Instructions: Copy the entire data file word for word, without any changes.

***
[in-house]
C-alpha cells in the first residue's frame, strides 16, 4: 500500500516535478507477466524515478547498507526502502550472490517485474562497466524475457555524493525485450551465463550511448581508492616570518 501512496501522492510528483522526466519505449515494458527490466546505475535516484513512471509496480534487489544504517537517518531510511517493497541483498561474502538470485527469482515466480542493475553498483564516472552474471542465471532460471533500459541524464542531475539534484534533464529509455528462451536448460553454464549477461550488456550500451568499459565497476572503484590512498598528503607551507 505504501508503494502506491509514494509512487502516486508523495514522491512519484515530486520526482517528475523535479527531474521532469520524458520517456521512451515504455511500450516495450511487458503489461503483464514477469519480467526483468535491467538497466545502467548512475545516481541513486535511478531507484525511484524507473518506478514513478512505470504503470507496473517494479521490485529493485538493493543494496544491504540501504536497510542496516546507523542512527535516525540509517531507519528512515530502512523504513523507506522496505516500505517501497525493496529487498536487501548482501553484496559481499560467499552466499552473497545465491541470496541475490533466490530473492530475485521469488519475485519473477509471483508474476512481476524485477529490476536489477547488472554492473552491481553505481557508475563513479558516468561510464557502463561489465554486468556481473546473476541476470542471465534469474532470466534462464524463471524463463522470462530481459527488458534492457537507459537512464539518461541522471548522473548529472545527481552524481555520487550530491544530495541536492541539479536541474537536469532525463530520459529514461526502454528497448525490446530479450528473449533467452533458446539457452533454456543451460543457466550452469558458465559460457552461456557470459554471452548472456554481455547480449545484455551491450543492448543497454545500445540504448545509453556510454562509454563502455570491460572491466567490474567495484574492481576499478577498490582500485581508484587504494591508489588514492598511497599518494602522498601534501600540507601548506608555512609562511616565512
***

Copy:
[in-house]
C-alpha cells in the first residue's frame, strides 16, 4: 500500500516535478507477466524515478547498507526502502550472490517485474562497466524475457555524493525485450551465463550511448581508492616570518 501512496501522492510528483522526466519505449515494458527490466546505475535516484513512471509496480534487489544504517537517518531510511517493497541483498561474502538470485527469482515466480542493475553498483564516472552474471542465471532460471533500459541524464542531475539534484534533464529509455528462451536448460553454464549477461550488456550500451568499459565497476572503484590512498598528503607551507 505504501508503494502506491509514494509512487502516486508523495514522491512519484515530486520526482517528475523535479527531474521532469520524458520517456521512451515504455511500450516495450511487458503489461503483464514477469519480467526483468535491467538497466545502467548512475545516481541513486535511478531507484525511484524507473518506478514513478512505470504503470507496473517494479521490485529493485538493493543494496544491504540501504536497510542496516546507523542512527535516525540509517531507519528512515530502512523504513523507506522496505516500505517501497525493496529487498536487501548482501553484496559481499560467499552466499552473497545465491541470496541475490533466490530473492530475485521469488519475485519473477509471483508474476512481476524485477529490476536489477547488472554492473552491481553505481557508475563513479558516468561510464557502463561489465554486468556481473546473476541476470542471465534469474532470466534462464524463471524463463522470462530481459527488458534492457537507459537512464539518461541522471548522473548529472545527481552524481555520487550530491544530495541536492541539479536541474537536469532525463530520459529514461526502454528497448525490446530479450528473449533467452533458446539457452533454456543451460543457466550452469558458465559460457552461456557470459554471452548472456554481455547480449545484455551491450543492448543497454545500445540504448545509453556510454562509454563502455570491460572491466567490474567495484574492481576499478577498490582500485581508484587504494591508489588514492598511497599518494602522498601534501600540507601548506608555512609562511616565512